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On Online Ratings: Giving Them, Getting Them

User reviews have a downside.

Key points

  • User reviews, especially in the collective, may be more helpful to users than expert reviews are.
  • An average review may mask factors more important to you than to the average reviewer. For important decisions, read the top few reviews.
  • When writing a review, first write the comment, then award the stars. That avoids commitment bias.
  • They can encourage providers to prioritizing pleasing the client over doing what s/he thinks is best.
Tanya Ferrera, Pixabay, Public Domain
Source: Tanya Ferrera, Pixabay, Public Domain

We live in a world of stars, that is star ratings.

User ratings are a fine alternative to expert ones. After all, expert tastes are often different from our own. The professional food critic might gush over quail eggs with arugula pesto. We’re less likely to gush. The professional movie reviewer, complete with MFA, may swoon over a film's subtleties, but we mainly care about the prominent parts of the plot and characters. The professional tech reviewer might go gaga over Version 7.0’s 2084 x 2084 pixels compared with Version 6.0’s 1600 x 1600, while we care mainly about whether it's easy it is to use, reliable, and a good deal.

Another benefit of user reviews is that it capitalizes on the wisdom of crowds. I’d sooner trust dozens of regular folks over one expert, who, as mentioned, may well overweight factors other than what matters to us mere mortals.

Ratings can benefit not only customers but providers of the product or service. For example, Uber drivers rate riders: Was the rider at the location? Was s/he obnoxious? Drivers get to see the rider’s rating before deciding to accept that ride.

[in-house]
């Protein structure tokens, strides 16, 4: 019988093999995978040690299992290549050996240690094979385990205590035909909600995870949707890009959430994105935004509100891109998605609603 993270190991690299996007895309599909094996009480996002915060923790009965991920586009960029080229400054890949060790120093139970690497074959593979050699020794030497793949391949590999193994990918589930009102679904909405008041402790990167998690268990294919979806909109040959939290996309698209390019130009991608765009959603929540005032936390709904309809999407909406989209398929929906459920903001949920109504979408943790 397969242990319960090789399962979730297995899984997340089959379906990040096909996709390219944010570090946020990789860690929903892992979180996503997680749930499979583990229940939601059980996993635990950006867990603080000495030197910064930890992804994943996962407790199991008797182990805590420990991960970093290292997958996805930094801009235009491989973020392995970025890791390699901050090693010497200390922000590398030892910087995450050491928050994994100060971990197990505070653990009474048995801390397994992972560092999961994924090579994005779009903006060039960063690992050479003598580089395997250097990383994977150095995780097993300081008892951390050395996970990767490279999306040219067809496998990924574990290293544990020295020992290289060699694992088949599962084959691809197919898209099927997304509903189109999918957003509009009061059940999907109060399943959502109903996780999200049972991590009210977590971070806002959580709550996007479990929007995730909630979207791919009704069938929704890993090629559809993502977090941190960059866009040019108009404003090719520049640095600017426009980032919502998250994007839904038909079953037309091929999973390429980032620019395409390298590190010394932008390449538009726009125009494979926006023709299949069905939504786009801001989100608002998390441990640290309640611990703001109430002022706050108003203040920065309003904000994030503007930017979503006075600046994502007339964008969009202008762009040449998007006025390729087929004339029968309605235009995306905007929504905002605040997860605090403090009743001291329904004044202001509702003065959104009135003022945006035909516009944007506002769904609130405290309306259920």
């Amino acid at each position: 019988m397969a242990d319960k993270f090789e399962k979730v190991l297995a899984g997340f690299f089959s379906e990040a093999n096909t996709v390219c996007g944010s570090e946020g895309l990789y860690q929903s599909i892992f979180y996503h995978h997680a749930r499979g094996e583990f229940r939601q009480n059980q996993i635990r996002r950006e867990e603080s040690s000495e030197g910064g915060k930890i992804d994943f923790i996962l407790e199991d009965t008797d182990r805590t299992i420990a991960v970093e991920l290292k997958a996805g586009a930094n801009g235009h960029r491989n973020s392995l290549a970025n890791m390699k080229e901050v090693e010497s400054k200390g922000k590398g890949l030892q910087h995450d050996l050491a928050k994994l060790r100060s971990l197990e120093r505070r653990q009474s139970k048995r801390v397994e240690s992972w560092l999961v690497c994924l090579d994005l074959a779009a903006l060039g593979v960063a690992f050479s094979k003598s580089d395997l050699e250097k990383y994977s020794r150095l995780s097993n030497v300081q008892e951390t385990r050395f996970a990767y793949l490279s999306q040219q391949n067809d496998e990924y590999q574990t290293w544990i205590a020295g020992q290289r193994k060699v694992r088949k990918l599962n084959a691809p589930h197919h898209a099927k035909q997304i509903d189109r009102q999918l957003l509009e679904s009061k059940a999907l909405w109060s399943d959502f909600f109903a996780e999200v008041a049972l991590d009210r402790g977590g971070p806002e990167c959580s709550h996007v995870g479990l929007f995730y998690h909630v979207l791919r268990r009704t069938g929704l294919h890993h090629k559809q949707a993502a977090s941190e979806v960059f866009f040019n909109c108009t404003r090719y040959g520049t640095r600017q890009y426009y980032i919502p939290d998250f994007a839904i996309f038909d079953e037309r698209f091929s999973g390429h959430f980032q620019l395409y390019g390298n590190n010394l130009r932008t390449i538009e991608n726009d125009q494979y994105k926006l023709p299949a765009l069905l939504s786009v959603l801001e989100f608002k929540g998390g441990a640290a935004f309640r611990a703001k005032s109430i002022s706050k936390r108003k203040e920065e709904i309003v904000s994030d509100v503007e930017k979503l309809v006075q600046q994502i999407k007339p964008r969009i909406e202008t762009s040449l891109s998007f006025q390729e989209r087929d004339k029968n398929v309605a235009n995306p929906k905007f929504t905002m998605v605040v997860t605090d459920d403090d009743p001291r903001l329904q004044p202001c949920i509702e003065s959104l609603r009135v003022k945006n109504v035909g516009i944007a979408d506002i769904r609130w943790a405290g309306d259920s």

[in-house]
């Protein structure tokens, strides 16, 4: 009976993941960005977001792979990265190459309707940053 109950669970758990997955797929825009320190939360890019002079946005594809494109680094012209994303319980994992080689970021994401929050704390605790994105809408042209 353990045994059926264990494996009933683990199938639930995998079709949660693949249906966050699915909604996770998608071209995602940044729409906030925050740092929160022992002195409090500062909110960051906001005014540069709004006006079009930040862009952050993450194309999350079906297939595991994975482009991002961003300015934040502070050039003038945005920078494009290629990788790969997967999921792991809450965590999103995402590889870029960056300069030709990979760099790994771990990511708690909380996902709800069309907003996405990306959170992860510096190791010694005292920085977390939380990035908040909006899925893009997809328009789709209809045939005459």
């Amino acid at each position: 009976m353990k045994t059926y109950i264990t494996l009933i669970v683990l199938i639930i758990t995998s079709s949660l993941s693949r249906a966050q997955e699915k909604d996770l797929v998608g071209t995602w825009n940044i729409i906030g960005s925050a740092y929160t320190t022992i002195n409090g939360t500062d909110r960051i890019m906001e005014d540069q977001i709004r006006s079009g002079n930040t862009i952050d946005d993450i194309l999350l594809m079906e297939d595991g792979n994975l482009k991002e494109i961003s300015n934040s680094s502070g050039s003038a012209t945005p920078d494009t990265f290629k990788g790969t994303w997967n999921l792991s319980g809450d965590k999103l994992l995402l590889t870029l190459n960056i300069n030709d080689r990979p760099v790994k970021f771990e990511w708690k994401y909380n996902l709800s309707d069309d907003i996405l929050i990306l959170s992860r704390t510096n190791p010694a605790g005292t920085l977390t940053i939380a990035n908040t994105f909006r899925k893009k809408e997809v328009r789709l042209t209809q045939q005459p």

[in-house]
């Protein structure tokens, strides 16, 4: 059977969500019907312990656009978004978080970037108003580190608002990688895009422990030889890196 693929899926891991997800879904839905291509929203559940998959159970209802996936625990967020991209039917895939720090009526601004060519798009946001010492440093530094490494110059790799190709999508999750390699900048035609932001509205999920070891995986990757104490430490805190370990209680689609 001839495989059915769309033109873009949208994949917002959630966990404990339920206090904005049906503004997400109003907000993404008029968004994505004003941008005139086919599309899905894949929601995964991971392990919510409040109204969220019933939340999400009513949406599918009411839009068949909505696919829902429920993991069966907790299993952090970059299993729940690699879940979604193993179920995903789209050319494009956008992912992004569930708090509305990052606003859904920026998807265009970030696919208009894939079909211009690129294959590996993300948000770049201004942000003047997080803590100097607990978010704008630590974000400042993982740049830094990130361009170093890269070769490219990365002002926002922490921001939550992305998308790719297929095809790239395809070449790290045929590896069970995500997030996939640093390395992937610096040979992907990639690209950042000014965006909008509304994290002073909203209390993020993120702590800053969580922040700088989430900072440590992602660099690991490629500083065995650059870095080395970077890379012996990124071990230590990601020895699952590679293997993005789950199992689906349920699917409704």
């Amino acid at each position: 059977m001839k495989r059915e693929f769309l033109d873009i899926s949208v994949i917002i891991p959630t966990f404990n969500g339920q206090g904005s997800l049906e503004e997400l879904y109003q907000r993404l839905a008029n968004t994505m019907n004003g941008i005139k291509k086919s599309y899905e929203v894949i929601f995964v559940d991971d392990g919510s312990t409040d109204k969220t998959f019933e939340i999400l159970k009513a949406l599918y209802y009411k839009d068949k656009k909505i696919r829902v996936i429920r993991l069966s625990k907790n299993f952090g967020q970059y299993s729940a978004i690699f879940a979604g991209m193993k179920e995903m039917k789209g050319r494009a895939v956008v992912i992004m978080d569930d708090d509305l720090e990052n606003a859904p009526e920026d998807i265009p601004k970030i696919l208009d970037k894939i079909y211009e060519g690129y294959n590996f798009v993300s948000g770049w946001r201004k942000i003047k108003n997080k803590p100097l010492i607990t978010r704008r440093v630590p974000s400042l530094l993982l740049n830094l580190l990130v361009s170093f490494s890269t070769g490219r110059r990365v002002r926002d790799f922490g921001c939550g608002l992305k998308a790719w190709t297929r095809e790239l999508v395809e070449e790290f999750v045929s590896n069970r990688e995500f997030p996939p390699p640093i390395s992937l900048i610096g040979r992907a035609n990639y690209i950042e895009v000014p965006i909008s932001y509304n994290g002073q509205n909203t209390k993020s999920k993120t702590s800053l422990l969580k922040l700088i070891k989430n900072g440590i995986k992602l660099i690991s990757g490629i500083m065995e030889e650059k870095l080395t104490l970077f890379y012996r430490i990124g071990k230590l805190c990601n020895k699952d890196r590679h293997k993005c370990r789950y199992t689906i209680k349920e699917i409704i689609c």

Using reviews

There are things to beware of:

Averages. Last I checked, you weren’t average. A factor may be more or less important to you than to the average reviewer. For example, let’s say you love movies that are psychologically rich, even if that slows the plot's pace. The average reviewer might like a faster-paced film, so the average rating could be lower than you'd give. So it's risky to judge just based on the average stars—Consider reading a few reviews before buying. Some sites, like Amazon, make it easier to find useful reviews: Rather than first listing the most recent review, Amazon uses an algorithm that includes how many readers found that review and his/her previous ones useful.

Too few reviews. The more reviews, the more you can trust that phony reviews didn't overly distort the average, for example, 1-star reviews of a counselor written by jealous competitors, a hit-piece review of a book by someone with a different ideology,

Giving reviews

Most rating forms ask you to give the number of stars first and then write a comment. I recommend the opposite. First, write the product's or services’ pluses and minuses and then, considering those, award the stars. That avoids commitment bias: your comments unduly reflecting the stars you awarded.

Effects of reviews on sellers

Star ratings’ ubiquity make them important to most providers of goods and services. One bad review could cost a counselor many would-be clients. One scathing book review could deter many potential buyers.

This has a positive effect: Providers are more likely to take extra care to ensure quality than if user reviews weren't available. On the other hand, fear of a bad review could cause undue caution. Let's say that a psychotherapist believes s/he should confront a client but knows that doing that risks alienating the client and a bad Yelp review. That could tempt the practitioner to be less forthcoming than s/he thinks wise.

The takeaway

The explosion in user reviews is a net positive, enabling us to make decisions informed by a large number of users whose sensibilities, en toto, are more like us than a single expert's. But knowing how to make the most of ratings, as with all tools, can help build a better life.

I read this aloud on YouTube.